The Scottsboro Boys

The latest Kander and Ebb musical examines racism in the Jim Crow South.

0

Comments

Add +
  • Photograph: Paul Kolnik

    scottsboroREV

  • scottsboroWEB1

  • scottsboroWEB2

  • scottsboroWEB3

Photograph: Paul Kolnik

scottsboroREV

Time Out Ratings :

<strong>Rating: </strong>3/5

Here's the funny thing about blackface (the only funny thing): It doesn't conceal; it reveals. The antique act in which (mostly) white men use makeup to turn the face into a grimacing mask of obsidian skin and ovoid lips has nothing to say about African-Americans of the early 20th century. But the practice speaks volumes about the anxious desire to contain black subjectivity and autonomy.

Sound academic? It is, but the musical-theater team of John Kander and Fred Ebb, along with book writer David Thompson and veteran director Susan Stroman, have done their damnedest to turn abstract ideas of race and representation into Broadway material. The Scottsboro Boys is a heavily ironized retelling of the titular 1930s court case, in which nine youths were held for years in an Alabama prison on trumped-up charges of rape. In the tradition of Cabaret and Chicago, Kander and Ebb don't tell the story naturalistically; they frame it using period entertainment—in this case, a minstrel show, emceed by the kindly Southern gent Mr. Interlocutor (John Cullum). The rest of the cast is sullenly coerced into "performing" their blackness.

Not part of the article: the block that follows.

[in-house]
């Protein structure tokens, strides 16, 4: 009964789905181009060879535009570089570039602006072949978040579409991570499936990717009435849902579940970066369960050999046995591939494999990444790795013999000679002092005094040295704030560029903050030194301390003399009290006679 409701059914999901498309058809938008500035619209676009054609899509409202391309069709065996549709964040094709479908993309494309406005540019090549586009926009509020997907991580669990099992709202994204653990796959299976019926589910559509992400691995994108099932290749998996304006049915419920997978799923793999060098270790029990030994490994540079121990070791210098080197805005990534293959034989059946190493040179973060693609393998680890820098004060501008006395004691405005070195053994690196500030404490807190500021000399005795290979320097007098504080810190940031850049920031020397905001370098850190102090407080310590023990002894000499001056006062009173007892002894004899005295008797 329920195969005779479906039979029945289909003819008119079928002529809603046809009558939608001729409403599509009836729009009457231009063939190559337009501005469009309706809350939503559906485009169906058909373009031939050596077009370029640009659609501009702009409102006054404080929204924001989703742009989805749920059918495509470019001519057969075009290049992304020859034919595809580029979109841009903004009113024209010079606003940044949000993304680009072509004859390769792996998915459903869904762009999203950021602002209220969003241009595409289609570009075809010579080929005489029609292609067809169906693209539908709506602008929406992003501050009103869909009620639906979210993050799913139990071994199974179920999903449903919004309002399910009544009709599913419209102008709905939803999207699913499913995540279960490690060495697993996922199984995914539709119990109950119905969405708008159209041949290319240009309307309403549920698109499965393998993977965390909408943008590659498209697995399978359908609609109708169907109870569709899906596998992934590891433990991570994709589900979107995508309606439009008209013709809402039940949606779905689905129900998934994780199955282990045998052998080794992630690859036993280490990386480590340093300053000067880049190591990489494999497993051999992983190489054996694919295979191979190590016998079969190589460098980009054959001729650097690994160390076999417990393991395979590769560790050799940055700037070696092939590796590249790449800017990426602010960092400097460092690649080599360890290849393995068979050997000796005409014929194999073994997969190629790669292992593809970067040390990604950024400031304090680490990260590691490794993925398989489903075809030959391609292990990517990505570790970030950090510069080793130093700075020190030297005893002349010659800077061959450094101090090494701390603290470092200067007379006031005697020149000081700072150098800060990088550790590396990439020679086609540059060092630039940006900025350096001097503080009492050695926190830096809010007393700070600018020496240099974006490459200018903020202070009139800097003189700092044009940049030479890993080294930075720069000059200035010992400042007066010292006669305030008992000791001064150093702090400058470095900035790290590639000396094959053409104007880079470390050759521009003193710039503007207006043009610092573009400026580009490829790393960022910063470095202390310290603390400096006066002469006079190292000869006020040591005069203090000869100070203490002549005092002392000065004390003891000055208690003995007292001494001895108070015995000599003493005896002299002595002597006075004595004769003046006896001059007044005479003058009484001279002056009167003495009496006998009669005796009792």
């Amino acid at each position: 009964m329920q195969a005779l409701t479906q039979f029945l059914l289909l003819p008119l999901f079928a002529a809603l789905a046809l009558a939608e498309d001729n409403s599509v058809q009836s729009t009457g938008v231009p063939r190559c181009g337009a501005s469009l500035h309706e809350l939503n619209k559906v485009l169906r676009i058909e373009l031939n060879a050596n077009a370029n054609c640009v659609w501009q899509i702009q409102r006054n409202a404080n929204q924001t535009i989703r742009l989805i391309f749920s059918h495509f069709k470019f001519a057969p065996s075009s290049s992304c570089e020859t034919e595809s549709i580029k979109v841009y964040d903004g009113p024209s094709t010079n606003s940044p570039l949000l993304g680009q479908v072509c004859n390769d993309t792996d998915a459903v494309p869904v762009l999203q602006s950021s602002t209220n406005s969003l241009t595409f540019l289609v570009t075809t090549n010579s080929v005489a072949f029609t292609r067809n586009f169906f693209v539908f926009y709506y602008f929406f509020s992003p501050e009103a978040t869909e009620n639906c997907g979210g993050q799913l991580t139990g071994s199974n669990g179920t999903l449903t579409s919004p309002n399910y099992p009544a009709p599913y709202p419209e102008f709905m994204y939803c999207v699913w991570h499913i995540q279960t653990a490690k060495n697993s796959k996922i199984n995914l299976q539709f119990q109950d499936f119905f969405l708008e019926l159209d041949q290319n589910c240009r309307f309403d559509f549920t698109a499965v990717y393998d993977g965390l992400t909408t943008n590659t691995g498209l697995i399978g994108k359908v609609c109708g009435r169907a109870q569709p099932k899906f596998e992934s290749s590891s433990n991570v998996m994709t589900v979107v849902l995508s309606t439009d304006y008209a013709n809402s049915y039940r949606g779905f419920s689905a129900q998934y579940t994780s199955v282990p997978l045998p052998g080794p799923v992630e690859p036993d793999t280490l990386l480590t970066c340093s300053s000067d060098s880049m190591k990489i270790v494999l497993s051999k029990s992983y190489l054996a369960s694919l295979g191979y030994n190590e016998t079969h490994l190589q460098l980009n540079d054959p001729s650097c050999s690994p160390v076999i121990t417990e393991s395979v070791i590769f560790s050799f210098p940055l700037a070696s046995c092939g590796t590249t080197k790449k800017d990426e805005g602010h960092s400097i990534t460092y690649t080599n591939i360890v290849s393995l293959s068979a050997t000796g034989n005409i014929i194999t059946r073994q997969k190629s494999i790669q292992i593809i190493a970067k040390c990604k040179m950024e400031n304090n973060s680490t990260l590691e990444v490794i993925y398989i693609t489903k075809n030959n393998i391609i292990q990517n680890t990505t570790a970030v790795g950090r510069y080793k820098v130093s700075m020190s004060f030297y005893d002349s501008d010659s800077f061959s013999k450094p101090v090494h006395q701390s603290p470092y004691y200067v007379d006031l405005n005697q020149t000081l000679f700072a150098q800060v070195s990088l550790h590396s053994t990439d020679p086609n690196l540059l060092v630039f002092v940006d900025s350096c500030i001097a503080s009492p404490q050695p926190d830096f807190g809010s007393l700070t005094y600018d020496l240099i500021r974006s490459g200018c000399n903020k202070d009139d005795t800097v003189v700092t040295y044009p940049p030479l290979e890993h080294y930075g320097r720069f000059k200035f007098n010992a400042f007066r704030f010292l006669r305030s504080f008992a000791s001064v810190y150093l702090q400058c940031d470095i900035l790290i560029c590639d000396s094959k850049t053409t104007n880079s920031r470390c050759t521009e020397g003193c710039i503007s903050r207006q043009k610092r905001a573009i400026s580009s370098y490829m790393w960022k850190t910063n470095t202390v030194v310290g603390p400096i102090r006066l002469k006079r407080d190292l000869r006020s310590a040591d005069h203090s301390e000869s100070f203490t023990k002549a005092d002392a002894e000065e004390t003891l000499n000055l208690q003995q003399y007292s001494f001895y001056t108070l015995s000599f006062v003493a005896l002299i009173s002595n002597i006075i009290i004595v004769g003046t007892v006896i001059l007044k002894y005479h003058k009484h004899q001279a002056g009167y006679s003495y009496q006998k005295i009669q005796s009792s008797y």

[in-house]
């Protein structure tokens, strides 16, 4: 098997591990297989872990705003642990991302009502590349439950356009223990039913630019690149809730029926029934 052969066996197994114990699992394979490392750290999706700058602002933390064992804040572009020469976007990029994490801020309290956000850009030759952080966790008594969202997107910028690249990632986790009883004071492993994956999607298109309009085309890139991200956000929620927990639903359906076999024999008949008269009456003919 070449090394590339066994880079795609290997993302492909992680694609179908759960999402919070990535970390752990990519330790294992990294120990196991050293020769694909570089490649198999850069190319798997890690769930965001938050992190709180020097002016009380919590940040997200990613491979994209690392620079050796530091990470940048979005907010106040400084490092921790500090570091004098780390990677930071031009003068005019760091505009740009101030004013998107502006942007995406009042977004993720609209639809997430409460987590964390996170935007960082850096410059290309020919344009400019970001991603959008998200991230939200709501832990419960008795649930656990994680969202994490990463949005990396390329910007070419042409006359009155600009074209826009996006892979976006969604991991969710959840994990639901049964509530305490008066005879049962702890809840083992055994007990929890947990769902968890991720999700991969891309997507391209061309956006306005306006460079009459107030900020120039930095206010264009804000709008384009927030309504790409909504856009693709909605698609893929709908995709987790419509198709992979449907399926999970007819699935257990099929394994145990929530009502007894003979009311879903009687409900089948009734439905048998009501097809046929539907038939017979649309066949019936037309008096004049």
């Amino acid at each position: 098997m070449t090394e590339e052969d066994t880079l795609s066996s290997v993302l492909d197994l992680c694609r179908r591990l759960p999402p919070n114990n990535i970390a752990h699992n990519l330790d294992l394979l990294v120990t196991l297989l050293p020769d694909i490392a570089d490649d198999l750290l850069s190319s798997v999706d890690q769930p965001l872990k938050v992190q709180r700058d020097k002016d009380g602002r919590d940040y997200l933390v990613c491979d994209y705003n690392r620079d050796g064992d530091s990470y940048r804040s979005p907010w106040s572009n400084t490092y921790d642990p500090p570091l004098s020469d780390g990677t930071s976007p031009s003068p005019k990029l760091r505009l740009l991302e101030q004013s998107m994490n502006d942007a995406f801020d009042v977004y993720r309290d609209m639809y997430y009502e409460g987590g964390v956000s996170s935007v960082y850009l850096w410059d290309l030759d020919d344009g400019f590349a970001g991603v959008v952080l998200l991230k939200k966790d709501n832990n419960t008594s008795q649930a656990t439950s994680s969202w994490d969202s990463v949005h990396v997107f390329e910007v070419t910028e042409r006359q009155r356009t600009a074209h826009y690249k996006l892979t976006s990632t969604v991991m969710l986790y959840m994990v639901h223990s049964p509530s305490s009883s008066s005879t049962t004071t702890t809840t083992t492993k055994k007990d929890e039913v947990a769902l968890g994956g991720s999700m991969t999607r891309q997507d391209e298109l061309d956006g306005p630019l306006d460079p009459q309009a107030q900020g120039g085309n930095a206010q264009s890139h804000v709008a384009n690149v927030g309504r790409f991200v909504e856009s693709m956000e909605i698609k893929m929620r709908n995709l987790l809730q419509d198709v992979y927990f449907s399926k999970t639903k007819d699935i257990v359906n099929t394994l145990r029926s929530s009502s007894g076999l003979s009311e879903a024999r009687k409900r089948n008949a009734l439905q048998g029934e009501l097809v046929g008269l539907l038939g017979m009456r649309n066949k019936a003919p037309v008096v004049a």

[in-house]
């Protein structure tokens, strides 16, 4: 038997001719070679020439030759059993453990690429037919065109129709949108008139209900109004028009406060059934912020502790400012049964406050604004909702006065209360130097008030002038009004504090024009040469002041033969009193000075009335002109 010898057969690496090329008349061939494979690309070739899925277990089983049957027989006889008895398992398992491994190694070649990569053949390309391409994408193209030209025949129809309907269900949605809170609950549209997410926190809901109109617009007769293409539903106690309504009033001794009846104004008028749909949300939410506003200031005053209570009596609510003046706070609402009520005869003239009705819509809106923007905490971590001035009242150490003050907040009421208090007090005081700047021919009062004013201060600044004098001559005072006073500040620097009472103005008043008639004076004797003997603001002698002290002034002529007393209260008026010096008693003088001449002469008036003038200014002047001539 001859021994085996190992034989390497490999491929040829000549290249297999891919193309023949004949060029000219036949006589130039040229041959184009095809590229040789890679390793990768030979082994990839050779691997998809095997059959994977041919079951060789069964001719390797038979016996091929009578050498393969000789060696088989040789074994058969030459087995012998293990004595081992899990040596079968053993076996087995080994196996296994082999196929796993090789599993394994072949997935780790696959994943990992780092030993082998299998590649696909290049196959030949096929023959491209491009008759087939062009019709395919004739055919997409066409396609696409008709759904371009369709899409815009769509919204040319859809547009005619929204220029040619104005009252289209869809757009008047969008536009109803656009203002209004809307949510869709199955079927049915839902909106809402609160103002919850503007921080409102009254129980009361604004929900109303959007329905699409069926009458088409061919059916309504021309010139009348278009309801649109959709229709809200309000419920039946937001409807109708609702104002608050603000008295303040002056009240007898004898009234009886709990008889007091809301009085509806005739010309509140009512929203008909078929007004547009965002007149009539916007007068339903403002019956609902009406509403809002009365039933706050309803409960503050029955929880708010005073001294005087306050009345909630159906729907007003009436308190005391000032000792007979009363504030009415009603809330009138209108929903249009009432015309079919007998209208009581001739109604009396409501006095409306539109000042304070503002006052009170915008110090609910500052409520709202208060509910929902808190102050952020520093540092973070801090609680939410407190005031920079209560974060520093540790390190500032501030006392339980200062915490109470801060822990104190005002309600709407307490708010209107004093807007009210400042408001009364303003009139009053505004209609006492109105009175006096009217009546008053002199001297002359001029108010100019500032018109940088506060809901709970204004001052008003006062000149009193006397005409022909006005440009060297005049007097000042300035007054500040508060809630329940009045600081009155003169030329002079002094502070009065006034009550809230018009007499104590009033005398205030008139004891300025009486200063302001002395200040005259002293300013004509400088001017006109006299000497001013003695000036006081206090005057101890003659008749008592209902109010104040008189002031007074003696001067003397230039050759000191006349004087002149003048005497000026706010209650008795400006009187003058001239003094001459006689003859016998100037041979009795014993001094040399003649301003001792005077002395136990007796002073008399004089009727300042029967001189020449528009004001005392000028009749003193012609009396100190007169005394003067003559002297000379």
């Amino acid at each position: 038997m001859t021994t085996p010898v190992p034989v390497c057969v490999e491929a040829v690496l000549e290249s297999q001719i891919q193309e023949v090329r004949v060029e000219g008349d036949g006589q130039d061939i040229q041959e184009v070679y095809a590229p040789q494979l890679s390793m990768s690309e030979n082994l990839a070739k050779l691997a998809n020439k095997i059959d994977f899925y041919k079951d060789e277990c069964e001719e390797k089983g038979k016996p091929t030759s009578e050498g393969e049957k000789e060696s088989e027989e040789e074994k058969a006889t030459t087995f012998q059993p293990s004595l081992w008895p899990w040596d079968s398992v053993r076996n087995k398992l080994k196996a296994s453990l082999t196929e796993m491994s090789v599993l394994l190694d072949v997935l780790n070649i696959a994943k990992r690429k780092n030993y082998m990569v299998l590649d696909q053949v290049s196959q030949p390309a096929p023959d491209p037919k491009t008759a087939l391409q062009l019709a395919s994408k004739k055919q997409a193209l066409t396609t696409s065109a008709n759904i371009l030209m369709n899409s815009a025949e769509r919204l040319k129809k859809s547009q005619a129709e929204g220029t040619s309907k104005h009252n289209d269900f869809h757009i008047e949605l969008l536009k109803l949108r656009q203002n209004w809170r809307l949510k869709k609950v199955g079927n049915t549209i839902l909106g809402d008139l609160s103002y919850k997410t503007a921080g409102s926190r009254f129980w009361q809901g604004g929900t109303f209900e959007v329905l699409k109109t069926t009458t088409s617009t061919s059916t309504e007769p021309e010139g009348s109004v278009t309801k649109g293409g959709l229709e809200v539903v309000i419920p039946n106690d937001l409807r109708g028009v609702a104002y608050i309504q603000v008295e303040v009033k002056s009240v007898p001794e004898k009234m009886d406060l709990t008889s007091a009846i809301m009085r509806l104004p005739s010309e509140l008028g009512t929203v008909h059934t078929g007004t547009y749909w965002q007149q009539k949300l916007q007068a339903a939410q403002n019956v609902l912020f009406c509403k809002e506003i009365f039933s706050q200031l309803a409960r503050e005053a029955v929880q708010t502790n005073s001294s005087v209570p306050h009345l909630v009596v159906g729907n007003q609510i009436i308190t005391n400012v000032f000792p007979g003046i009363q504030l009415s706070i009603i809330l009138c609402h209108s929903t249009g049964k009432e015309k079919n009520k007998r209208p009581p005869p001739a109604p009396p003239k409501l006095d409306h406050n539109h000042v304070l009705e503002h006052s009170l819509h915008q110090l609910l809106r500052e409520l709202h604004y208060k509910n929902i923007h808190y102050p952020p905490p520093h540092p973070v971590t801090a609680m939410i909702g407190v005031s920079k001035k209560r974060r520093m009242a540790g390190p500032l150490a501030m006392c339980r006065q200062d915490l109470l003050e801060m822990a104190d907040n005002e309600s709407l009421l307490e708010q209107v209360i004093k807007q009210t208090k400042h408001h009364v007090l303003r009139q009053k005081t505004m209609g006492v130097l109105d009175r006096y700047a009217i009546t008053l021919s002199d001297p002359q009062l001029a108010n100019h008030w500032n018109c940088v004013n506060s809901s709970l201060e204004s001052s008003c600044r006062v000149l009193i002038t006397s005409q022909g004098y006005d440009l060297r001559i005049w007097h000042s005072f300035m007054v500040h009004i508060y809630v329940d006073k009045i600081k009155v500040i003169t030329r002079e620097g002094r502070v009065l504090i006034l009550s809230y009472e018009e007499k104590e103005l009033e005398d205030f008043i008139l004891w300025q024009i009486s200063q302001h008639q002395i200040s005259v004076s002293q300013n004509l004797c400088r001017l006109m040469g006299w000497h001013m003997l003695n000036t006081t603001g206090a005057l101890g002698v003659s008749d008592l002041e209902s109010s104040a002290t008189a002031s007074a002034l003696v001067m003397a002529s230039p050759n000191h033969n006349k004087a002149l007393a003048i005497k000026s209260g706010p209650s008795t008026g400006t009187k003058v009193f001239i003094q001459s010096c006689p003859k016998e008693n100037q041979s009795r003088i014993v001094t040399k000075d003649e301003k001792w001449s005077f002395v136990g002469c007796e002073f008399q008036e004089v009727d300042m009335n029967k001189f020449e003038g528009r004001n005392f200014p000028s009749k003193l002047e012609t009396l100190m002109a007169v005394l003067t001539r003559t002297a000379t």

If Scottsboro doesn't achieve the tragic power or political urgency the subject deserves, it's due to Thompson's conceptual-straw-man book, which tries to subvert an already disgraced form while pandering to the audience's liberal complacencies and guilt. The score is rich with nostalgic melodies and stinging lyrics. And there's no shortage of red-hot acting talent: Joshua Henry's manly, conflicted turn as the truth-telling Haywood Patterson; Colman Domingo and Forrest McClendon as antic zanies Mr. Bones and Mr. Tambo; and tap-dancing young dynamo Jeremy Gumbs as a boy who grows up behind bars.

Perhaps with a more nuanced book and flexible frame, Scottsboro would have more punch. It's almost exactly the sort of show we need now. A whole resistance movement has grown in the past two years around no discernible cause other than horror at a black man in the White House. Can Tea Party protesters in blackface be far off?

See more Theater reviews

Lyceum Theatre. Music and lyrics by John Kander and Fred Ebb. Book by David Thompson. Dir. Susan Stroman. With ensemble cast. 1hr 50mins. No intermission. Buy Tickets

Users say

0 comments